Updated: Jan 15
What really is a social stigma? It’s a term used so often that many people don’t know its true meaning. According to Wikipedia, it’s “the disapproval of, or discrimination against, a person based on perceivable social characteristics that serve to distinguish them from other members of society.” In other words, a social stigma is the discrimination or negative componenets associated with issues like mental health and disabilities. But how has society morphed this seemingly simple concept? Currently, prevalent stigmas are centered around mental health, the LGBTQ+ community, and racism from COVID-19.
Mental health is a topic that many people feel uncomfortable talking about. Some are afraid to ask for help and feel embarrassed to share their issues. The stigma surrounding mental health today is partly due to the way the media portrays it. In movies or in the news, people with mental health disorders are often considered as “violent,” “crazy,” or “mentally unstable.” Stereotypes such as, “People with depression are just sad” or “People with OCD (obsessive-compulsive disorder) are just clean-freaks” deepen the feasibility of waving it off. However, this is not the case. Mental health disorders are just like physical disorders and can affect anyone. They do not mean that you are weak, worthless, or that it is just “all in your mind.” You are a living being with strength, potential, and the ability to change the world, big or small.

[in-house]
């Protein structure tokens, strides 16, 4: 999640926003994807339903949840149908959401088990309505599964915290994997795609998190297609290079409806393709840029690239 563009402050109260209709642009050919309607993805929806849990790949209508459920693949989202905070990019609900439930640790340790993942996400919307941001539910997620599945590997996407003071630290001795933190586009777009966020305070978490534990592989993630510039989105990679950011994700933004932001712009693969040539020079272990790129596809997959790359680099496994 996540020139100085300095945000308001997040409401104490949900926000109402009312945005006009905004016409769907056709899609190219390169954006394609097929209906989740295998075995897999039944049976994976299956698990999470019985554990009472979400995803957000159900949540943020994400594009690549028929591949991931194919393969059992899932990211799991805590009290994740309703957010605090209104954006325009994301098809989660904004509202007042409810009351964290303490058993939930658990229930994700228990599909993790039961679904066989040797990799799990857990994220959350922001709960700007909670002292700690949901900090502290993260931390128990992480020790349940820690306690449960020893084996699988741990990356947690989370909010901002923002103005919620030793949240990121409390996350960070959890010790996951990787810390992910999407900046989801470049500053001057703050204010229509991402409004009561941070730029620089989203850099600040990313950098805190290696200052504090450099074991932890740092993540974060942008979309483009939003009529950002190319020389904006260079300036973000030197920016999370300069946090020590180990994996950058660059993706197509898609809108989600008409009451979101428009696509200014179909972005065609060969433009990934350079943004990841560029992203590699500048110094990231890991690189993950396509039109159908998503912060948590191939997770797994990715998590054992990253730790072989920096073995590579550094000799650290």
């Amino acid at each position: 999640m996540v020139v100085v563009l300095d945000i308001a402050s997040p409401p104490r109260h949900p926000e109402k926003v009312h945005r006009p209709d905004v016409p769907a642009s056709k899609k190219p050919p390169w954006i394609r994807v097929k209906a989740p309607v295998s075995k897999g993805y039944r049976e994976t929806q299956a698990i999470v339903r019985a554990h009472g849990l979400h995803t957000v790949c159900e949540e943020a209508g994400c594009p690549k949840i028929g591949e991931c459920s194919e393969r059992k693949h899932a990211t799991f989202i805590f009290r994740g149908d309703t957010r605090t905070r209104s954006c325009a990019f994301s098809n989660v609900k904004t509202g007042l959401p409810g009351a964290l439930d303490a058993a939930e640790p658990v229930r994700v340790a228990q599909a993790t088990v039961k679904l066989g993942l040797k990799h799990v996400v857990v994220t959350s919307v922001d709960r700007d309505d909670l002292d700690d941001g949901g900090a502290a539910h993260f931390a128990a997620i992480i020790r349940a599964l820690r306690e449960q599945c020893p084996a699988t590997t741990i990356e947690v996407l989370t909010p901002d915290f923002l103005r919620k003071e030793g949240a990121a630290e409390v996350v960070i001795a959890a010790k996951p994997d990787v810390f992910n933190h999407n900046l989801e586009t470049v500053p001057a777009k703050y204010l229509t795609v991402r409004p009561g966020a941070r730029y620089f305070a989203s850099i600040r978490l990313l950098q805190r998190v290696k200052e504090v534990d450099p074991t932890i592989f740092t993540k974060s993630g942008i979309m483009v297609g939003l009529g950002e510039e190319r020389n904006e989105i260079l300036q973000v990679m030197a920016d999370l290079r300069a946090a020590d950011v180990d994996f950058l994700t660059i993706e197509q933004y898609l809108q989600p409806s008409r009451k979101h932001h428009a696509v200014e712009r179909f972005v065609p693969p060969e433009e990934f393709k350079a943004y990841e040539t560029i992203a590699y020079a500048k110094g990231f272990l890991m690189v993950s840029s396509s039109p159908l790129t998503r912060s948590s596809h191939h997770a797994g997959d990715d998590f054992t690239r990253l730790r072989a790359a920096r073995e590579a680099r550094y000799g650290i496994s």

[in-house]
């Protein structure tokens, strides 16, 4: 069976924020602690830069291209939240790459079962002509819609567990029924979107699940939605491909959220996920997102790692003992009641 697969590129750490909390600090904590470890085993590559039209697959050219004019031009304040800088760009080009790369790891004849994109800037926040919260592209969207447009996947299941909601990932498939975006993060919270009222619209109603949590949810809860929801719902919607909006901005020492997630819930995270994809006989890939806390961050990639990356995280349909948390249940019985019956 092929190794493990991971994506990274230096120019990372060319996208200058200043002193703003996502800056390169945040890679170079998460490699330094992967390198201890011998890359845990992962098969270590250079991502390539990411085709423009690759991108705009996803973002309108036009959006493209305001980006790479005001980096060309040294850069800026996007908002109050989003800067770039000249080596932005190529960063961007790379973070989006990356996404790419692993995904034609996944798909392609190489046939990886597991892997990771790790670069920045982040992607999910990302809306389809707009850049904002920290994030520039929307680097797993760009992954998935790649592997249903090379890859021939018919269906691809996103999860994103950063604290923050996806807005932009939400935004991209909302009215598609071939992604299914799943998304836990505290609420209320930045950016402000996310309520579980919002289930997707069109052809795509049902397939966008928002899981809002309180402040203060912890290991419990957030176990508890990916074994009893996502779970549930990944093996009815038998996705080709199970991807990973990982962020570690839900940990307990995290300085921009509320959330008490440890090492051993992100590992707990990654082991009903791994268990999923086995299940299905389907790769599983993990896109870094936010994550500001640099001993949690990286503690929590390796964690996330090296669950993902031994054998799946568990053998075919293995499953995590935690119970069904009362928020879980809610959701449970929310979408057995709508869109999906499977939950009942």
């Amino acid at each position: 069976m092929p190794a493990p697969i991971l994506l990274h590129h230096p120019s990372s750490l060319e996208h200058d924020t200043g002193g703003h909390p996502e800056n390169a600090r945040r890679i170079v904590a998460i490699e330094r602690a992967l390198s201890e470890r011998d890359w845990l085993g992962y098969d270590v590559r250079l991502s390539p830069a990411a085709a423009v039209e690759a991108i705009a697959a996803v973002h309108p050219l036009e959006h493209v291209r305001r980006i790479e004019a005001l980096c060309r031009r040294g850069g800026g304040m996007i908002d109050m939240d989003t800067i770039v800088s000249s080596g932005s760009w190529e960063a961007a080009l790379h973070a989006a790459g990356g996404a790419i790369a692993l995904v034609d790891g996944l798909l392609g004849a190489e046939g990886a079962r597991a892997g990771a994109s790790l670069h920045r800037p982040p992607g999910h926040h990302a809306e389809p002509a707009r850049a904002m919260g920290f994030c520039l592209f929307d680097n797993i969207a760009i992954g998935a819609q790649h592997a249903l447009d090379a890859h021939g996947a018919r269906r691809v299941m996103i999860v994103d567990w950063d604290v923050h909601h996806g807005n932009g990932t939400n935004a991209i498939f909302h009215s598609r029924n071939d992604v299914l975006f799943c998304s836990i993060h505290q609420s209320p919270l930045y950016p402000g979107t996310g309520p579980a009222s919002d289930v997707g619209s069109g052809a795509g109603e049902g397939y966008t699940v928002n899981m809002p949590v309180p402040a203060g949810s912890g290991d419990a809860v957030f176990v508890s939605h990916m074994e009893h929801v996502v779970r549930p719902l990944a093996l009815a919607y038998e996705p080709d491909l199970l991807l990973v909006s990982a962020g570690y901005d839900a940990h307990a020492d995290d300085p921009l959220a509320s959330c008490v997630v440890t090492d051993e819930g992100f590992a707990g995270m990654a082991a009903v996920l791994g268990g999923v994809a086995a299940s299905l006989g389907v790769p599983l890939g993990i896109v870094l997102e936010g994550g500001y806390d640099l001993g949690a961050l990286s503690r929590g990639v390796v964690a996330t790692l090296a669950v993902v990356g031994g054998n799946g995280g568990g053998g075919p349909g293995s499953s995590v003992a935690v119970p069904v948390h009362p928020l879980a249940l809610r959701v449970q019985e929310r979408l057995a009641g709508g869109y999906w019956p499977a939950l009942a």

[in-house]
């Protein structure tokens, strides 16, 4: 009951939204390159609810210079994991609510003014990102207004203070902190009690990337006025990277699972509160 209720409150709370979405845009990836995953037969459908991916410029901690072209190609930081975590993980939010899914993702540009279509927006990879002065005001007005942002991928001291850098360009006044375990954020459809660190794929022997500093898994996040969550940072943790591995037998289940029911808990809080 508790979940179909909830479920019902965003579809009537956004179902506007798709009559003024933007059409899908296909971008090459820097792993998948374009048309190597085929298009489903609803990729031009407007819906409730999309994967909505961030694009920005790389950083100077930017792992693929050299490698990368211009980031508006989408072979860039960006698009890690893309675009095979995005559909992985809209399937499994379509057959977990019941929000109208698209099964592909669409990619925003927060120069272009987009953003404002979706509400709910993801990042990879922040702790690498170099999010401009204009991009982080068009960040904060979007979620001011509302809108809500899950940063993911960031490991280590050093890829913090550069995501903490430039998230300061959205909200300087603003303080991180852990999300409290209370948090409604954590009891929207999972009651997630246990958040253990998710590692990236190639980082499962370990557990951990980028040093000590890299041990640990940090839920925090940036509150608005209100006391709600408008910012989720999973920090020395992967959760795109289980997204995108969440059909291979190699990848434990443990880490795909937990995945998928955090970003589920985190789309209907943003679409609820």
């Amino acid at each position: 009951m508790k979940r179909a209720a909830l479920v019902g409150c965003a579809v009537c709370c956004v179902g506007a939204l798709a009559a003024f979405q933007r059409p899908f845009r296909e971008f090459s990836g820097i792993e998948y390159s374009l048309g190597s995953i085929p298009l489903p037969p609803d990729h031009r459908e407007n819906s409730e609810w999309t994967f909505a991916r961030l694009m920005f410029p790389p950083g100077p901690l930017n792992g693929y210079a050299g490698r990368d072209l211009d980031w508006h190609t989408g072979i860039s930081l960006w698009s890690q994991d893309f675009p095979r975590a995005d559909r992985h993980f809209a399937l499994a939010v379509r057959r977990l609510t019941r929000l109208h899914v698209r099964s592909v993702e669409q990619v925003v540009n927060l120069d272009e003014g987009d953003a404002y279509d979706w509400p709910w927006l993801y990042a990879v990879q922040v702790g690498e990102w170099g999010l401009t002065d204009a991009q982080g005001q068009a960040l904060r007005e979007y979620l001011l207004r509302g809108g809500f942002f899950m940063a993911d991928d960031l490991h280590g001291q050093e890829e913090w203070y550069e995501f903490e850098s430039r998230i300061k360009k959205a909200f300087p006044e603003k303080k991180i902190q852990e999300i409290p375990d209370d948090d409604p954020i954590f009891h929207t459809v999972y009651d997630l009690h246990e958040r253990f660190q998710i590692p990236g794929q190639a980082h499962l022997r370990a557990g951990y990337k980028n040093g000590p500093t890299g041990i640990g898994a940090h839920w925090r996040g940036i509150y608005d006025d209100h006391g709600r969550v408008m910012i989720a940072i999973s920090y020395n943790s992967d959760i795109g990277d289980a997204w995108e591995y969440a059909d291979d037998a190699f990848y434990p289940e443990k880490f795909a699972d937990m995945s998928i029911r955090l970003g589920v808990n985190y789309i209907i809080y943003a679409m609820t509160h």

Sexual minorities are more likely to have mental health disorders, contemplate suicide, and live shorter lives than their heterosexual counterparts. Members of the LGBTQ+ community often face bigotry from their parents, friends, and the rest of society. Same-sex marriage was not made nationally legal by the Supreme Court until 2015, and most sexual minorities are still afraid to come out to their loved ones. It is still legal in some states for businesses to deny care or services to people based on their sexual orientation, but it’s important to remember that there is nothing wrong with peoples’ sexual orientations or with embracing them. Sexual orientation isn’t something you can choose, so why are people being oppressed for something completely natural?
After COVID-19 emerged from Wuhan, China in late 2019, fear and discrimination began to suffocate the Asian community. Asians, not just Chinese-Americans, became subjected to verbal and physical violence due to false accusations of them “starting the virus.” Later, people began calling COVID-19 the “Wuhan Virus,” the “Chinese Virus,” and “Kung Flu.” As a result, members of the Asian community have had to grapple with the fear of being harassed in public, often hesitating to even leave their houses. The normalized racism against Asians has a devastating effect on how they view themselves and their own worth in society. Misinformation and racism are two of the leading causes of this stigma, so it is increasingly important to get information from reliable sources.
Unfortunately, just knowing about these social stigmas is not enough. You can speak up against negative statements and behavior, educate members of your community, and remain open-minded to help prevent and stop these stigmas. It is not enough to simply be “not racist”--you have to take a stance and become anti-racist.
By: Alexandra Chu